Mobile platforms are encouraging for new business models, with a beacon of hope for the publishing industry in particular. Google’s (GOOG) Android is becoming an attractive distribution channel for magazines and newspapers, and its new subscription options are less expensive than Apple’s (AAPL) for publishers looking to digital content delivery. But making money in this manner has raised questions around its validity and transparency, spurring an investigation by the Federal Trade Commission.
“Let me assure you we will look closely at the current industry practice with respect to the marketing and delivering of these types of applications,” FTC Chairman Jon Leibowitz wrote to Rep. Edward Markey in a letter this week. After Markey and Sen. Amy Klobuchar requested that the FTC look into Google and Apple for their in-app purchase features, the agency set its inquiry into motion.
Graphic novels come to Android
While Google prepares to defend its platform monetization, some digital publishers remain anxious to launch mobile apps on Android. Graphic.ly brings a vast library of comics and graphic novels to the Market, with thousands of titles to download and sync. The popular comics distributor has remained relevant with its technological adoptions, tapping into emerging markets and appeal to its existing user base.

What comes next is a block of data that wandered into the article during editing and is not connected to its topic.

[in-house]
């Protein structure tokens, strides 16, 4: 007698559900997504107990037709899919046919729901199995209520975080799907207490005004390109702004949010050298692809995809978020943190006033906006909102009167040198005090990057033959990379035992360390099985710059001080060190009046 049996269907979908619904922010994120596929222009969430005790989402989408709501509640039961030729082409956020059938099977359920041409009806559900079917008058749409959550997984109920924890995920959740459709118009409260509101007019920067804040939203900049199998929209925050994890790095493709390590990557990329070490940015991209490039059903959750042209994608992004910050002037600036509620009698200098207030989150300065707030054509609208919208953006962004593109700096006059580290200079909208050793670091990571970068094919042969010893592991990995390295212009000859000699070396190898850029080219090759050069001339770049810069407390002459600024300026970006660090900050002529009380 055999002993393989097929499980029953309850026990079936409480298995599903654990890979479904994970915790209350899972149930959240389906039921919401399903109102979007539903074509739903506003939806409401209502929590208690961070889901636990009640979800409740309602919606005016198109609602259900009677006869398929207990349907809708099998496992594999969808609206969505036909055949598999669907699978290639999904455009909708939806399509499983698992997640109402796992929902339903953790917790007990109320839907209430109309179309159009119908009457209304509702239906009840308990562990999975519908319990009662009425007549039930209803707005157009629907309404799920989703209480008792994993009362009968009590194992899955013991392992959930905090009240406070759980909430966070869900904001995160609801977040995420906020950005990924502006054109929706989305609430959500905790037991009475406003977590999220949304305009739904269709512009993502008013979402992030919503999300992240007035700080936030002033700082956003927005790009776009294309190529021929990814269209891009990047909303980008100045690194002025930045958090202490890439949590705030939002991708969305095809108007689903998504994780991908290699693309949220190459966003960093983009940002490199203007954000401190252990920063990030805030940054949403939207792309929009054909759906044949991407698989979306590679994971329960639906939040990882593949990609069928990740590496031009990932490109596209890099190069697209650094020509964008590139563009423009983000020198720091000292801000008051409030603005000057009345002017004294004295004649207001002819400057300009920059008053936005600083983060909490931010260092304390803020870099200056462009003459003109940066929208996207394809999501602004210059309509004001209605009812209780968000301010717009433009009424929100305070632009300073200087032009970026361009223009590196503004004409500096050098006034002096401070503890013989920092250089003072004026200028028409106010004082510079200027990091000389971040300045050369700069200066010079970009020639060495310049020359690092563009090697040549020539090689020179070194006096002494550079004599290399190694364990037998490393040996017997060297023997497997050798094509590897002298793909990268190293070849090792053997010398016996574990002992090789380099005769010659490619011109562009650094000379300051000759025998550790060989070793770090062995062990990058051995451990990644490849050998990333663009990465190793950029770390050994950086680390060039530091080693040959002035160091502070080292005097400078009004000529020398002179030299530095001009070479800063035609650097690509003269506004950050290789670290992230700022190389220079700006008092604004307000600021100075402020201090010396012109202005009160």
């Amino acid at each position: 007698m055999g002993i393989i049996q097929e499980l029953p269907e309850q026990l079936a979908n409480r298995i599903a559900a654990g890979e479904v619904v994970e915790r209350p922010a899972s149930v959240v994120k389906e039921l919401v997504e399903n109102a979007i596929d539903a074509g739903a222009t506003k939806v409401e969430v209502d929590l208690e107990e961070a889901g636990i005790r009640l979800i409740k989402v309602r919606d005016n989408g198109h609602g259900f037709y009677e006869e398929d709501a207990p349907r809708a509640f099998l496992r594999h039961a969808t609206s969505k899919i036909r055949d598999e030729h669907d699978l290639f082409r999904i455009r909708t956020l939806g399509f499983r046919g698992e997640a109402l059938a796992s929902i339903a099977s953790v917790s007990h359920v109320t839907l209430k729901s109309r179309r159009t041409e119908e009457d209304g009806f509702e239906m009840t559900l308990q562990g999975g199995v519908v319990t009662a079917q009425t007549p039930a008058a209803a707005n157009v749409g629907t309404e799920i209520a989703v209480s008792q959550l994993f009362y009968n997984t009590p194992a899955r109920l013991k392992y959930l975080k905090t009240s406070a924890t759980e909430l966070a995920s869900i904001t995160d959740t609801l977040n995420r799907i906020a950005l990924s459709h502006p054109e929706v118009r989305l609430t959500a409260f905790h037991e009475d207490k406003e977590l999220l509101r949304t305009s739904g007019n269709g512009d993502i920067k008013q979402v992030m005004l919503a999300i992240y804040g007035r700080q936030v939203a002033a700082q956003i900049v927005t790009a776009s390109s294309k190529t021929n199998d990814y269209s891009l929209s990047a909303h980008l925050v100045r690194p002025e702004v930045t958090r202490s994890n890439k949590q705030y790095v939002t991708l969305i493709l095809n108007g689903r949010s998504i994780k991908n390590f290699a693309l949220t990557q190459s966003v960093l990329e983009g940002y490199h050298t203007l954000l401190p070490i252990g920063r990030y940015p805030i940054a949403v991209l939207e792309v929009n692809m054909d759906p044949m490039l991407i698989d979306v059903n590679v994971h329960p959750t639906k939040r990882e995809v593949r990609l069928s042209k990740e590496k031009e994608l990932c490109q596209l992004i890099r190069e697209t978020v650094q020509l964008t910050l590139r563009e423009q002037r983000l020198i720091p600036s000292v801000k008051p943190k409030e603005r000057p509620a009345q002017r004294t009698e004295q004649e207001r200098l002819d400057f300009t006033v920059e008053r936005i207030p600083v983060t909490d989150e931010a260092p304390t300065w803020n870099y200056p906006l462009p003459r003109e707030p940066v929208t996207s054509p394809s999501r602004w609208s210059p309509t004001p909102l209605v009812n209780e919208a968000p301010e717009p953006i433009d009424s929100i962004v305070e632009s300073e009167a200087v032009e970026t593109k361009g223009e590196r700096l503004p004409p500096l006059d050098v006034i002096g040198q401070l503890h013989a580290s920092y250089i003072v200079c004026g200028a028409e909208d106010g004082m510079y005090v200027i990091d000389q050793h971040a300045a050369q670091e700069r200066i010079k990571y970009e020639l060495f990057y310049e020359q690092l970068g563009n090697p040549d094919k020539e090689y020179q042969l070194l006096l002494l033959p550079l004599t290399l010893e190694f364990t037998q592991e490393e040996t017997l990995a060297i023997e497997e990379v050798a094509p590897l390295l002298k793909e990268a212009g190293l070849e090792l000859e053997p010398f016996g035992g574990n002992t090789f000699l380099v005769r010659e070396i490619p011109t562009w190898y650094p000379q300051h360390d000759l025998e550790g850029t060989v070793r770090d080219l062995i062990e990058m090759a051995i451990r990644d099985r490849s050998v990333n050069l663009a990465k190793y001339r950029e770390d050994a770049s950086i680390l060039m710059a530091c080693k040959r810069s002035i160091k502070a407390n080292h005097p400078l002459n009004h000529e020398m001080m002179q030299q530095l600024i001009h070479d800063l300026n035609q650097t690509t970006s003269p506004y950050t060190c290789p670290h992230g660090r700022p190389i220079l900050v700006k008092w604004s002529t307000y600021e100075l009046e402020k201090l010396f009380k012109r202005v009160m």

Google finalizes Honeycomb 3.0 SDK
Beyond the publishing industry, developers can find new ways to leverage Android’s expansion. Google has finalized the Honeycomb 3.0 software, making its full SDK available. Nearly a month after a rough preview version was given to developers, the revised APIs have been tweaked to completion. Improvements include UI Builder improvements in the ADT Plugin, a new app palette with categories and rendering previews, more accurate layout rendering, selection-sensitive action bars and zoom improvements, to name a few.